That's pretty much it. The only thing that they are doing that couldn't be done by a bloke in a shed at the bottom of his garden is the Dispute Resolution stuff, however to be fair I suspect that most of these issues arise because Nominet essentially appears to have a first registered first served policy for registrations, and also has no problems with mass registrations by domain squatters, probably because they pay them lots.
Changing the rules to make it clear that domain squatters etc might as well just pack up and go home because you won't support their business would likely remove most of the need for arbitration.
"Seriously - what do they do that couldn't be done by a bloke in a shed at the bottom of his garden?".
The same as any other major TLD. Operate a registry that processes thousands of add/renew/delete/update requests every day - and never fail. Run a DNS service that handles billions of queries per day - and never fails. Run a whois service that handles billions of queries per day - and never fails. Provide a dispute resolution service and policy making procedures. Interact with law enforcement, government, regulators and so on. Plus the cuddly stuff like outreach, member engagement, participation in ICANN and other industry forums. Then there's the usual business stuff - sales, marketing, finance, contracts, HR, etc.
This takes a bit more resourcing than "a bloke in a shed at the bottom of his garden".
Bloke with a big shed then.
Marketing - the registrars do that - why do Nominet need to do it ?.
Finance - only needed to find intuitive ways to line the directors pockets - realistically :-
money in from domains - (server costs + staff costs + a bit for contingency + a bit for good causes) == 0.
Personally, I knew they's blew it when I found they were using Oracle as the backend database,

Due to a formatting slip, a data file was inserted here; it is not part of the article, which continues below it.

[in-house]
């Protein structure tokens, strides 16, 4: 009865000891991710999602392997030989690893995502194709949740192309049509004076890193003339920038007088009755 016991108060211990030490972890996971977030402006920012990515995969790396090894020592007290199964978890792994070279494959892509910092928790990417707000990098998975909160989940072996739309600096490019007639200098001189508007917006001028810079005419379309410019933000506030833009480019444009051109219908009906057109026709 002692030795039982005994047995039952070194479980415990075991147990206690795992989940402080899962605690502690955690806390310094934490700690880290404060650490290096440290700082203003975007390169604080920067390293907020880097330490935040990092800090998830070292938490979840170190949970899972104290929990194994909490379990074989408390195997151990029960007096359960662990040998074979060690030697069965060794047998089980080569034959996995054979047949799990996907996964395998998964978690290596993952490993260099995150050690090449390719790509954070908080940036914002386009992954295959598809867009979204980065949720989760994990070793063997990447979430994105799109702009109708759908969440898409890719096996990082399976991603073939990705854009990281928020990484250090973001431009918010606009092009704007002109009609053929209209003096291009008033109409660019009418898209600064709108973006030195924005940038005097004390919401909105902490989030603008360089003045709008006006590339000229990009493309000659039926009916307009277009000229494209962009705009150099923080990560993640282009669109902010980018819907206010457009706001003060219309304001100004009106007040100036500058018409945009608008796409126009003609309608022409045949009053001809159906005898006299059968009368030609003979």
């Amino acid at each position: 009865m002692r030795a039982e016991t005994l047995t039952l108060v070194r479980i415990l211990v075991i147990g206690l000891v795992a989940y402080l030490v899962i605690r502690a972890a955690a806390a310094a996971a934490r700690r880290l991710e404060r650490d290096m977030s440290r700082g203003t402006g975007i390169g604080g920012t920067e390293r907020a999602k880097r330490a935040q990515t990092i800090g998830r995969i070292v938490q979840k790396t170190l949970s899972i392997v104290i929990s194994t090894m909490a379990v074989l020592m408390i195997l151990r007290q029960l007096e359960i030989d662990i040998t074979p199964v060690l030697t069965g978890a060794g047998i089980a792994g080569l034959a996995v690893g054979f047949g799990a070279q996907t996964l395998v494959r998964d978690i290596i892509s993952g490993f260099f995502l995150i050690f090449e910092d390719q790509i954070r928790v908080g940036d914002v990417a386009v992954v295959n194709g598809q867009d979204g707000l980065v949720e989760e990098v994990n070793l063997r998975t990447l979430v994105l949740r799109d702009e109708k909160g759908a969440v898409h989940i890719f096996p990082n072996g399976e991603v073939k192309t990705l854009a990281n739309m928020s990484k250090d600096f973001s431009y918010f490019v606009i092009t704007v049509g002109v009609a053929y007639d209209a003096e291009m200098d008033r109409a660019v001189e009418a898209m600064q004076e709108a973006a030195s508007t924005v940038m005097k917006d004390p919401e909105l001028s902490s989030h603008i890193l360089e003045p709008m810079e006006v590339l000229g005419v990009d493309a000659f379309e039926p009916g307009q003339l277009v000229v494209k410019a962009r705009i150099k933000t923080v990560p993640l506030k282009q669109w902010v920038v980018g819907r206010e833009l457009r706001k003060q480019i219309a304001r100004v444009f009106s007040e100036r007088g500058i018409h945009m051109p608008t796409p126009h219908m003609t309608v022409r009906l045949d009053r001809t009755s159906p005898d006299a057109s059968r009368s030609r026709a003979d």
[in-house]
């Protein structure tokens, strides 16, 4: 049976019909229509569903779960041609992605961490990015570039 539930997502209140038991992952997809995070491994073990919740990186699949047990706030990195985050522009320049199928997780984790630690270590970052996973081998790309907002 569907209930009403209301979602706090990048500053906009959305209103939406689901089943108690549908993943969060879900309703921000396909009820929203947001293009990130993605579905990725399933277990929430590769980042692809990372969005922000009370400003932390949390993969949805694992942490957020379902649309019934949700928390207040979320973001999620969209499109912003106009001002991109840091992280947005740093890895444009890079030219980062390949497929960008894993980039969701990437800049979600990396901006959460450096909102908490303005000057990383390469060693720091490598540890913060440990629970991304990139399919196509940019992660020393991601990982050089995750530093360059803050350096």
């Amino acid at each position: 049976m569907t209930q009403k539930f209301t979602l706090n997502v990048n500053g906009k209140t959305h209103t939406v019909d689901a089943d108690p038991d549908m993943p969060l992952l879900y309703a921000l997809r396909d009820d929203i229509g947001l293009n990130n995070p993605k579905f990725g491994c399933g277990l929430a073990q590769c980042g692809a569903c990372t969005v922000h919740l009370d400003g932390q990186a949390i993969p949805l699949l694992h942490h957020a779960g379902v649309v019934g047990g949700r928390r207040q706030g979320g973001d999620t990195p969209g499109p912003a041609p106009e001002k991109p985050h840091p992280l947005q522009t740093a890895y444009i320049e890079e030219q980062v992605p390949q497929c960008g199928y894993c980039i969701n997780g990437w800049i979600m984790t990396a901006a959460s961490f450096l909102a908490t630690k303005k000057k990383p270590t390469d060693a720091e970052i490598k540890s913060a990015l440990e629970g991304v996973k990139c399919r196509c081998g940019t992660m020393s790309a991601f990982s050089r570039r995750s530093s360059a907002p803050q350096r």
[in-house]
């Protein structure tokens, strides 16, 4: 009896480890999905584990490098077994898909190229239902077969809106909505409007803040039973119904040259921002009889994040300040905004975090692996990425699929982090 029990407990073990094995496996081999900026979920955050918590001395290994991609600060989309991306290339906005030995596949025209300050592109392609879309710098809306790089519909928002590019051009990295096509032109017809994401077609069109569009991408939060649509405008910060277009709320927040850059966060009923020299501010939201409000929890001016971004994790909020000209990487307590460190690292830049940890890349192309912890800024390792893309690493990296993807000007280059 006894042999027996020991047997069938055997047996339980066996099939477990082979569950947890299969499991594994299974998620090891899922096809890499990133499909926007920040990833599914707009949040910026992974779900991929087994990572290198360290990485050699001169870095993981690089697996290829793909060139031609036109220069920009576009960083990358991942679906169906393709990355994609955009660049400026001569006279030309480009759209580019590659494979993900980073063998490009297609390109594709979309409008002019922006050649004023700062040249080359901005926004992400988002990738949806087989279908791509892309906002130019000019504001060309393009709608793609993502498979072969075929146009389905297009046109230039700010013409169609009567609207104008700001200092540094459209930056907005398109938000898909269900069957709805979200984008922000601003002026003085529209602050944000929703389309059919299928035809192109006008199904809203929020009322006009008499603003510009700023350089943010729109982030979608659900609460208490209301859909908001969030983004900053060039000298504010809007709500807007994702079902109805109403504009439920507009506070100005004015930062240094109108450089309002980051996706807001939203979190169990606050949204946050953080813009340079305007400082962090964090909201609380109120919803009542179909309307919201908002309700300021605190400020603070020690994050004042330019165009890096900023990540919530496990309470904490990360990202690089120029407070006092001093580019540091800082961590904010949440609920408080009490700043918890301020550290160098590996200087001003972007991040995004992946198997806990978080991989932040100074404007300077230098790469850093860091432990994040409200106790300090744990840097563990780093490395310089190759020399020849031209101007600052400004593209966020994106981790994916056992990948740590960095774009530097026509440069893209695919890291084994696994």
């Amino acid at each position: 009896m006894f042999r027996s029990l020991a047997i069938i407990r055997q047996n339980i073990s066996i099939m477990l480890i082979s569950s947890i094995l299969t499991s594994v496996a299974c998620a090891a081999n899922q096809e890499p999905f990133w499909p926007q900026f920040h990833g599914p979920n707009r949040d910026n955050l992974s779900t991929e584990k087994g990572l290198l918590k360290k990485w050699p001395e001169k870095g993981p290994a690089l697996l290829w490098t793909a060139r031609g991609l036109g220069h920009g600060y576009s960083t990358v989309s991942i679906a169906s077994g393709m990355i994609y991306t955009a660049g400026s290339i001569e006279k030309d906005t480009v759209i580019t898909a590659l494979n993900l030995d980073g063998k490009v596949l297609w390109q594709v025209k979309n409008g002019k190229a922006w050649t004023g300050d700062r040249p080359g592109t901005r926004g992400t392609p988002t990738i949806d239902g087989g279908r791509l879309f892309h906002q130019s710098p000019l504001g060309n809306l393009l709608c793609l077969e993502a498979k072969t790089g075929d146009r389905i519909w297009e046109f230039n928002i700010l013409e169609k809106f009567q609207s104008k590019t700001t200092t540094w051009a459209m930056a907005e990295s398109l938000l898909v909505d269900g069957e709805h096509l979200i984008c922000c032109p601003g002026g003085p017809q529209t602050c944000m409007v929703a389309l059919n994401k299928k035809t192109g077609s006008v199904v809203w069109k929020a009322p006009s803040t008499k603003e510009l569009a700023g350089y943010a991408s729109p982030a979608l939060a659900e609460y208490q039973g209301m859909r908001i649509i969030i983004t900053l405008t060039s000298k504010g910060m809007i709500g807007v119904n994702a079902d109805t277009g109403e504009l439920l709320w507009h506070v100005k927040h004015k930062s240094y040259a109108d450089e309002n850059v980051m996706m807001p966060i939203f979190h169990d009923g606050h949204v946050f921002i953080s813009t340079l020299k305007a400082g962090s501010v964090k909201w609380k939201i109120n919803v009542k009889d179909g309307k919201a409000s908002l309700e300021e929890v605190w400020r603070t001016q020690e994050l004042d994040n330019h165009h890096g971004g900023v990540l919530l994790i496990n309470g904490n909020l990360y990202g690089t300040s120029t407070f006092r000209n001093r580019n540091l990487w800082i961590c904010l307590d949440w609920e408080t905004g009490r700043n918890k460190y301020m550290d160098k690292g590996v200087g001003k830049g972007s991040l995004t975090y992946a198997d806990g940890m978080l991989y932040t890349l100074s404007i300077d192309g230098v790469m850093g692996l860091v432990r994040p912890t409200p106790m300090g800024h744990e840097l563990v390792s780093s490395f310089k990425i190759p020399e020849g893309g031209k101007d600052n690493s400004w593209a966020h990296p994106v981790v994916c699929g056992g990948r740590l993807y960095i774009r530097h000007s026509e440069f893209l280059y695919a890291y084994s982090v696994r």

The registry is only as bloated and inefficient as it has been made by the gravy chasing leadership has made it over the last few decades.
Nominet have tried (successfully!!) to make a mountain of the molehill, it seriously does need reforming and has done for several years, I have been a member for over 20 years and when I started there wereother members complaining about the way it was run - and they wee right then and they are still right - it's just that Nominet managed to sideline, ignore and gerrymander the system against them.
Any idiot can run a monopoly, unfortunately for the erstwhile board, they were special idiots that brought the monopoly down.
"Marketing - the registrars do that - why do Nominet need to do it ?"
To encourage registrars to sell .uk names instead of .whatever. Or persuade registrars to make .uk at least as prominent as the other tat^WTLDs that they're selling. Registrars won't market a TLD if they think the registry doesn't do that or won't support their marketing efforts.
If registrars don't like a TLD, they won't sell it or promote it to their customers and the TLD is fucked. The "success" of these new gTLDs proves that.
Registry finance is non-trivial. Ask a beancounter about deferred revenue accounting or cross-border (and now post-Brexit) VAT.
"To encourage registrars to sell .uk names instead of .whatever."
Seriously, they don't do that and don't need to. That's an issue for the new GTLDs because A) nobody has seen them so they don't have any existing credibility and B) there are hundreds of them available. Neither is the case for .uk. .uk is what you buy if you want to look like you're connected to the UK. Everybody knows that. It doesn't have a massive selling point otherwise. It's also very popular as TLDs go just because the UK has had sites for a long time. Anything they're spending advertising .uk is money wasted.